Enterprise Initiatives

This blog focuses on Enterprise IT topics such as Enterprise Architecture, Portfolio Management, Change Management, Business Process Management, and recaps various technology events and news.

IT driven SOA
Over the past year I have collaborated with literally hundreds of IT professionals about SOA either at conferences, through networking, via blogging, or in person. From what I have learned, most SOA initiatives are driven by IT and the biggest challenge is getting the business to buy into the technology. The advantages of IT driven SOA is IT can take a top down approach to SOA, build the governance in from the start, and gradually ramp up their staff's knowledge of SOA. The downside is the business may not want or understand SOA and all you wind up with is an exercise on "what could have been". In summary, IT-driven SOA gives you the opportunity to do it right, but you risk the business rejecting it.

Business driven SOA
Business-driven SOA has a completely different set of pros and cons. Business-driven SOA gives you the strong sponsorship and the business resources required to align the technology to the business. It also makes it easier to tie BPM to your SOA initiative which greatly increases the value of the project to your company. Not only can you make great improvements in time to market, reusability, and reduced maintenance, but you also get operational efficiencies in the business by reengineering business processes.

So what are the cons? First, the business doesn't understand or care about governance. Once you buy the SOA stack, the expectation is to start delivering ASAP. In these scenarios, IT is typically forced to attack SOA from a bottom up or middle out approach. The risk here is that over time, you may never fully achieve a true service oriented architecture if you don't bake in the governance at some point. You run the risk of building JABOWS (just a bunch of web services). In some business-driven projects that I have seen, IT does not fully support the initiative. This creates a lot of wasted energy for the architect team who has to constantly deal with negativity, resistance, and even personal attacks by those who fear change or don't believe in the value of SOA. In cases like this, IT is its own worst enemy.

Resistance to Change
So how do we overcome resistance to change? Robbins and Judge, two thought leaders in organizational behavior, describe 7 tactics for dealing with resistance:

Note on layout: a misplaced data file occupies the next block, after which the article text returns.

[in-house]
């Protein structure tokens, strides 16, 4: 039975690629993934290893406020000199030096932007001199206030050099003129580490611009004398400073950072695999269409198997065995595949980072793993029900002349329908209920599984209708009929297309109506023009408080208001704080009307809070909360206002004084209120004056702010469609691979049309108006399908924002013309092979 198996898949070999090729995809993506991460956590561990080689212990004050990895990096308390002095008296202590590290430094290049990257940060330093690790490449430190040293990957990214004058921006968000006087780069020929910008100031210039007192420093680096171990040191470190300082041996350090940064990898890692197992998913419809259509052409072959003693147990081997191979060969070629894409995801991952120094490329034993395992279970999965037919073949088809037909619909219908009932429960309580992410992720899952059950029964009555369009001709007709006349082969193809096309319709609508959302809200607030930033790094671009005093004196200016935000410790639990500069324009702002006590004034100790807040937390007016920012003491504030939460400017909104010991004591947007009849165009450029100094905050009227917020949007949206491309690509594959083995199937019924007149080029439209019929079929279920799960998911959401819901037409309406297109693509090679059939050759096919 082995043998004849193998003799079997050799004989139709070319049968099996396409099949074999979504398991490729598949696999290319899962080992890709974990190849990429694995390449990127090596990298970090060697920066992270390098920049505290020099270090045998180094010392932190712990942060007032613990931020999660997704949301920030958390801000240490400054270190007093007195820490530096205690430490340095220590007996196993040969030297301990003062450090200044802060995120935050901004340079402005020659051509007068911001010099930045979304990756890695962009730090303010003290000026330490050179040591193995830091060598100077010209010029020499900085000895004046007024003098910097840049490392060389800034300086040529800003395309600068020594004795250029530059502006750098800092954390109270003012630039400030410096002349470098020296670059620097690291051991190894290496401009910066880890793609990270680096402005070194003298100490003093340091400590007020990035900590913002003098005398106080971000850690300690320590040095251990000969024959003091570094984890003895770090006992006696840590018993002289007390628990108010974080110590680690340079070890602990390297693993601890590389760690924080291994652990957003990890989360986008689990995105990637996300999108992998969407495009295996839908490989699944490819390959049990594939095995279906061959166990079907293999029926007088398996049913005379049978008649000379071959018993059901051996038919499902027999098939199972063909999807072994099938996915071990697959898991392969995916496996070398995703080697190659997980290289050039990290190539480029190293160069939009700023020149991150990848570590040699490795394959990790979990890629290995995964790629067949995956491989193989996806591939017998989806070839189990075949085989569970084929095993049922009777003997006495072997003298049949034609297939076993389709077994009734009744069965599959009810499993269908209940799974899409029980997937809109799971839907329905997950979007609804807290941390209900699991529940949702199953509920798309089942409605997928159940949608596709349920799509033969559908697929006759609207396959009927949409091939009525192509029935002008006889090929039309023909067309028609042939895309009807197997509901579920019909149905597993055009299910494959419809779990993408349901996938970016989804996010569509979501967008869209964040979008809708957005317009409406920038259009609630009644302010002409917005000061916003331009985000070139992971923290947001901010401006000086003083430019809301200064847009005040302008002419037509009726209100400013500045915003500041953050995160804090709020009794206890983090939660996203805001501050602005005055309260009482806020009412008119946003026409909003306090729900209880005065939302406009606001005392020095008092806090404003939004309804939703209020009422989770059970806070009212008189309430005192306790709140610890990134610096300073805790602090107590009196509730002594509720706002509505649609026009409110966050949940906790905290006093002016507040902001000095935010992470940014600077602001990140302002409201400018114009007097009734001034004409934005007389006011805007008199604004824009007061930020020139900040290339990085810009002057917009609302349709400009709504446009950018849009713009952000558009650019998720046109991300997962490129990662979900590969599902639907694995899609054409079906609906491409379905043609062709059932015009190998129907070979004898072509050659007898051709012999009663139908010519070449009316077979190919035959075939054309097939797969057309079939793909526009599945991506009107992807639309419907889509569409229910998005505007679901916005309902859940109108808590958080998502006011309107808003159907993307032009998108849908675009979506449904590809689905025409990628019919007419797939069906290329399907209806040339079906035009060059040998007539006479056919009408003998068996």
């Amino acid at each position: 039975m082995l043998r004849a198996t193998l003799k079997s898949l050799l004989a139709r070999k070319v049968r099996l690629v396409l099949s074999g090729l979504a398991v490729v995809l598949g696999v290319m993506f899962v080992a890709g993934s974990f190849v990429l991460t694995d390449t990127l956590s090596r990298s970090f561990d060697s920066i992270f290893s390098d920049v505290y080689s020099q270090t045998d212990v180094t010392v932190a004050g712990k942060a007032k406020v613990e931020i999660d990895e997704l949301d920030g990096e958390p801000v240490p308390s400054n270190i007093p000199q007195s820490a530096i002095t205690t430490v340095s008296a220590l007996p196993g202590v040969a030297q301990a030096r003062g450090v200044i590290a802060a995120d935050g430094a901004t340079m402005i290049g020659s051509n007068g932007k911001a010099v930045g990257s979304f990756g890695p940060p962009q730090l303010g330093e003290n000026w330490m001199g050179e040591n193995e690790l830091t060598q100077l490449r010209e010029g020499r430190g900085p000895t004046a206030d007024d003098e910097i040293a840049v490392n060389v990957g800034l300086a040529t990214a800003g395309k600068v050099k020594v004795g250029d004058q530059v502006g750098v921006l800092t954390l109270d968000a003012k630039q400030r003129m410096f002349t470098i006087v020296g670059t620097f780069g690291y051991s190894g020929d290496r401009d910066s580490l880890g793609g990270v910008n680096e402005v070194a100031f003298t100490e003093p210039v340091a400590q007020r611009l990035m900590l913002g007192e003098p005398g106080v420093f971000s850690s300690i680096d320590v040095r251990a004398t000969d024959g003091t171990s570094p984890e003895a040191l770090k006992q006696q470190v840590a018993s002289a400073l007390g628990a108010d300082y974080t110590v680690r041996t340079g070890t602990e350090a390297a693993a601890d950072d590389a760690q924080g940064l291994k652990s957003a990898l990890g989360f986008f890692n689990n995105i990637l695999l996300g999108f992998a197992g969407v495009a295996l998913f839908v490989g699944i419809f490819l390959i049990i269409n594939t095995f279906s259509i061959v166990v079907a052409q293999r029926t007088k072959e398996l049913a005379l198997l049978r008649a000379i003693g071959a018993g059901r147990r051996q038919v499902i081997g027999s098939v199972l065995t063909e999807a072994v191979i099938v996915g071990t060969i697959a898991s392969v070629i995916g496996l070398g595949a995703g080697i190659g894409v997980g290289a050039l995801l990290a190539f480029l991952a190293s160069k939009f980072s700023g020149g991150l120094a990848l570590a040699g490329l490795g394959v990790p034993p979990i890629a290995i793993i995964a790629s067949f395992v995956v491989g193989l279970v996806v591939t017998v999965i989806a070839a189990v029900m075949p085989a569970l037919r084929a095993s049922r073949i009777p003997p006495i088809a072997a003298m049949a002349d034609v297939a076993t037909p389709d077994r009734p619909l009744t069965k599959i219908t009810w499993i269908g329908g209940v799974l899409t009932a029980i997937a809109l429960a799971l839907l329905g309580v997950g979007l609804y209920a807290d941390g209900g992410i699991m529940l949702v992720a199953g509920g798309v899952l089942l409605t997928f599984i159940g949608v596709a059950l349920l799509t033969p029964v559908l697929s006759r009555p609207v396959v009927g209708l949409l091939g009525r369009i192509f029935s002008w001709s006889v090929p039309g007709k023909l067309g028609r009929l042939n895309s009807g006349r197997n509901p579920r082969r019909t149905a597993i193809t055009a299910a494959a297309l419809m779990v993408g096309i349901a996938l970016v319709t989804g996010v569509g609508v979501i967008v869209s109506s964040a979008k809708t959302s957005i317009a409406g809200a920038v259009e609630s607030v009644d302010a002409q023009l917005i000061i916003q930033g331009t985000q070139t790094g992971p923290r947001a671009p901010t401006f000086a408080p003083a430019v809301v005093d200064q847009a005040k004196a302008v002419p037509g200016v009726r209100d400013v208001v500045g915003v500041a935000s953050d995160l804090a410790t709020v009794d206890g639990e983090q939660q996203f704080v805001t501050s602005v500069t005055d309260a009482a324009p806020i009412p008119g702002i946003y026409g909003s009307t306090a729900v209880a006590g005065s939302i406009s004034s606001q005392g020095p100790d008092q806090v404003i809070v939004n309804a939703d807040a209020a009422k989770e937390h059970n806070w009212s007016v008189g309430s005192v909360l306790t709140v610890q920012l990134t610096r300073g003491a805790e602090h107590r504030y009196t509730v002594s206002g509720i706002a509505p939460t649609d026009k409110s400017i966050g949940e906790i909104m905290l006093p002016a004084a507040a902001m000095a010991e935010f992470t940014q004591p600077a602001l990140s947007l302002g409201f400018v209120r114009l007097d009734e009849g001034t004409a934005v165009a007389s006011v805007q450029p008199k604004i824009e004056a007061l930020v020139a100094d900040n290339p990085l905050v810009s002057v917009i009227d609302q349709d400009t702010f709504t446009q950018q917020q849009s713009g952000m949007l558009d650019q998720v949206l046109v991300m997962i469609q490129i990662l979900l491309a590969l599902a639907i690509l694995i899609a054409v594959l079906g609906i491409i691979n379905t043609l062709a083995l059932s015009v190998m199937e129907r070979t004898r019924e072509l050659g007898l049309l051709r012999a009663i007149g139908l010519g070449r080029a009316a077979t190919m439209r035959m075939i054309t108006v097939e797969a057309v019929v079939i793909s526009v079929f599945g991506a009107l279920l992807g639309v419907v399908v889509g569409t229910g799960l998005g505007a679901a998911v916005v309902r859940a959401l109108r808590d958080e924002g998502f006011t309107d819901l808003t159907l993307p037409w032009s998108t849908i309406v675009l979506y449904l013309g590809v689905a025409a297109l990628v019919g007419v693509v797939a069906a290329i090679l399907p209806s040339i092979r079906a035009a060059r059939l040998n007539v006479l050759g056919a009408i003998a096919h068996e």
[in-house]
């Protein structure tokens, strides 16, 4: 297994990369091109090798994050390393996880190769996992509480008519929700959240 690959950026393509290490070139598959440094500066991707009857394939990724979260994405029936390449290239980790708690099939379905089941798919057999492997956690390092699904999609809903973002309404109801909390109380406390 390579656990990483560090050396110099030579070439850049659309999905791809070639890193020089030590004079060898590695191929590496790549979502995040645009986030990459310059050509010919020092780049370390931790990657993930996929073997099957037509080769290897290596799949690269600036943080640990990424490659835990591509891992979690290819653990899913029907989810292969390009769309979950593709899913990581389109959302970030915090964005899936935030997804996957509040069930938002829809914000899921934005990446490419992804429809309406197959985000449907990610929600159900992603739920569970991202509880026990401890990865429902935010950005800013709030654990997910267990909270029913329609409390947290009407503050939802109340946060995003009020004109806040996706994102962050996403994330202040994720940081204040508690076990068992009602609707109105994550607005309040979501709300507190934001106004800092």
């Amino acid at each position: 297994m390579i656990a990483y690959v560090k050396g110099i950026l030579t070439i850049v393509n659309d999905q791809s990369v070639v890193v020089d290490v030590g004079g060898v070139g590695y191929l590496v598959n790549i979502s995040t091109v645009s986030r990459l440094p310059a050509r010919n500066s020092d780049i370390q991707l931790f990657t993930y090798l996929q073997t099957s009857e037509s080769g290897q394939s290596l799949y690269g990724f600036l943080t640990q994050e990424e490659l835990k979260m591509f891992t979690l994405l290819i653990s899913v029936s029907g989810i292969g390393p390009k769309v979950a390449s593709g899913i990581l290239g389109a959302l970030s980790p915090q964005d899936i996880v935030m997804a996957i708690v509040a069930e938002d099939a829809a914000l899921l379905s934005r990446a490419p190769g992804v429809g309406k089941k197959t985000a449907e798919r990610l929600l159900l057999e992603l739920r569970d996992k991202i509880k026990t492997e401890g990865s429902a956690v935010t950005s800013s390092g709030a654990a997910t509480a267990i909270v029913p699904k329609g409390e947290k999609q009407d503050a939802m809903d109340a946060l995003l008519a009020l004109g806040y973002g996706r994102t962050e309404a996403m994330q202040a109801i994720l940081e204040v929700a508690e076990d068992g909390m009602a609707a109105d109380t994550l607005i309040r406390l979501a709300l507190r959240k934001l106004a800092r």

1. Education and Communication - By constantly communicating, evangelizing, and training, resistance can be reduced by minimizing misinformation and rumors and can actually help in the selling process.
  2. Participation - Getting people involved and giving them accountability makes it harder for them to resist change. If they are any good, they will quickly see the value in SOA.
  3. Building Support and Commitment - You can't be everywhere all the time so you need change agents spread throughout. Their job is to evangelize the benefits of SOA and the value it will bring to the company. At the same time they must address any resistance immediately otherwise it will spread like cancer. The biggest reason for resistance is fear. The change agents need to find out what is causing the fear and communicate that to the person driving SOA so the fears can be addressed across the organization.
  4. Negotiation - Sometimes people just don't believe in the vision and there is nothing you can do to change their mind. This is where you hear the cries, "That will never get done here". For these people you must identify what is in it for them. If they are non management, you can explain the potential career path benefits and point to reduction in production support and other monotonous chores. If they are on the network side you can point to centralized security, the value of the ESB, and many other things that appeal to the networking folks.
  5. Manipulation and Cooptation - Steer far away from this one. This will destroy your integrity and will make you unable to deliver any project once this tactic is exposed.
  6. Selecting people who accept change - This is key. There are enough people who will throw daggers at the project from outside. The last thing you need is someone inside fueling the fire. As I mentioned in a previous post, we look for motivated people who embrace change and buy into the vision.
  7. Coercion - File this under unethical and see bullet 5 for consequences.
The higher up you have buy in, the easier it is to deal with resistance. If you don't have active support from the top, you can spend an enormous amount of energy fighting resistance. When I say active I am talking about participation. That means the IT leaders, even those who are not directly involved, must be actively involved in some form or fashion to show their support of the SOA initiatives. Even if the involvement is as little as inviting architects into team meetings to give updates. Any IT shop should be able to figure out the technical challenges of SOA. The hard part is dealing with people and change.


Post a Comment

Subscribe to: Post Comments (Atom)

My favorite sayings

"If you don't know where you're going, any road will get you there"

"Before you build a better mouse trap, make sure you have some mice"